Curtis told us that Capco has reconfigured the Piazza and its surrounding areas to follow "a department store model". She described the Piazza as “a world stage for innovative retail concepts, street entertainment and great food”.
Capco’s vision for the Piazza is at the heart of the most recent changes, and it seems as though the company has been continuing what Guardian Royal Exchange started — a gradual phasing out of independent retailers to make space for more upmarket, chain outlets.
They've changed the atmosphere of the Piazza
It comes as no surprise that Capco's introduction of the high-end stores has attracted a trendier crowd, as Jo Weir, Chair of the Covent Garden Community Association has noticed.
“They’ve changed the atmosphere of the Piazza, but they’ve endeavoured to make the most of a beautiful space,” she says.
“In corporate man’s plan, it gets forgotten that people live here,” she adds.
It’s a fact many visitors fail to realise: that there is a huge community of Covent Garden residents — more than 6,000. And some of them greeted the arrival of such high-end retailers with ambivalence.
Jane Palm-Gold, who lives in Old Compton Street, says: “I remember when it opened again after being done up and there were lovely little shops. All wonderful little artisan shops.
“It was a lovely place then. It’s not like it is now, I can’t stand Chanel and all those awful shops.”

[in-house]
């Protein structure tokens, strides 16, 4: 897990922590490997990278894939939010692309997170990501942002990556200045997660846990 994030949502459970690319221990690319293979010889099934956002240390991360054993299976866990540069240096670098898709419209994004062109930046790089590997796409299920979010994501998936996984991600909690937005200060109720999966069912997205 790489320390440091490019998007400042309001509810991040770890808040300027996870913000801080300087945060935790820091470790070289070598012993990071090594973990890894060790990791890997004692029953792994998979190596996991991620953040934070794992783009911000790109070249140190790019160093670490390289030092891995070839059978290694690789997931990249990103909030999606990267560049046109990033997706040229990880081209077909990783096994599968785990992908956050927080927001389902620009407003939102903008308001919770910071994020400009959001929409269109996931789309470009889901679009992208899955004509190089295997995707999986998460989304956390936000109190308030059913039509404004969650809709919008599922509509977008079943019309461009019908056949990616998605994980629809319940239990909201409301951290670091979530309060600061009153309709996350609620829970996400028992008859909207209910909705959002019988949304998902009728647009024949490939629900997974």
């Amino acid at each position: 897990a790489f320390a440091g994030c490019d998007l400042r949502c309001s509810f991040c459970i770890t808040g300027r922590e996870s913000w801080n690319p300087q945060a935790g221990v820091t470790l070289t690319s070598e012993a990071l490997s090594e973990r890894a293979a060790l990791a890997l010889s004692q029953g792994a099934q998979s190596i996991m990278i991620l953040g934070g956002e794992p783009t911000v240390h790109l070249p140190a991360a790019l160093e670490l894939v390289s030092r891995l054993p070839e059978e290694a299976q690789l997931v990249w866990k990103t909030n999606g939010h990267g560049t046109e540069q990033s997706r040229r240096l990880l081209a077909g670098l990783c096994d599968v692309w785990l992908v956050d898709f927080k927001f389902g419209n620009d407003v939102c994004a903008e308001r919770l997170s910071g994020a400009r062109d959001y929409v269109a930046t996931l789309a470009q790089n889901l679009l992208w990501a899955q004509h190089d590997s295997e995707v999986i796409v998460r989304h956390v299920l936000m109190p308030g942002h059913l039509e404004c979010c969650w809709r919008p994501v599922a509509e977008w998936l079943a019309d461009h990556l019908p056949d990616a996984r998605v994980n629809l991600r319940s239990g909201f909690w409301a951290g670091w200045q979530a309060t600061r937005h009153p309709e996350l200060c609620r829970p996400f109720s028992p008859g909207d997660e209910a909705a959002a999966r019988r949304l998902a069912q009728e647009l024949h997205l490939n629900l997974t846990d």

There are very few independent shops left in the square now. One of the last few remaining is Segar & Snuff Parlour, a specialist tobacco shop. Manager Robert Good told us about the day he came for an interview in 2000.
“The crowd was five deep all the way round even in January, and I ended up staying for a couple of hours soaking up the atmosphere. The place had a life of its own and that atmosphere isn’t the same as it was,” he said.
Back then, there were as many people indoors as there were outdoors. Now, groups of French school children sit outside Dior eating their sandwiches. They’ll watch the buskers and drift into the Opera House, but they’ll go elsewhere for their snow globes and fridge magnets.
One feature that Capco seems intent on preserving, is the Apple Market and its stalls of handmade or designer crafts. Darlene Stevens from After My Heart sells one-off pieces of clothing made from vintage fabrics.
“I think they’re very good at supporting young makers,” she says. “But it’s very difficult when you have all these chains, because you don’t necessarily attract the right kind of customer.”
She tells us CapCo has a panel that meets and assesses the designers before allowing them to sell in the market. Since a lot of people now see the Piazza as a source of high end fashion and beauty, promoting the designers and makers in the Apple Market is extremely important to help keep this characteristic of Covent Garden alive while everything surrounding it continues to transform.
And this transformation, some would argue, needs to continue for the market to survive.
This could mean we are likely to see more chains replacing the independent shops that once made the Piazza unique. But whether or not the changes are to the taste of those who live, work and visit the area, the Piazza will outlive us all. Whether or not it will be celebrated for its individuality in years to come is up to whoever is making the decisions.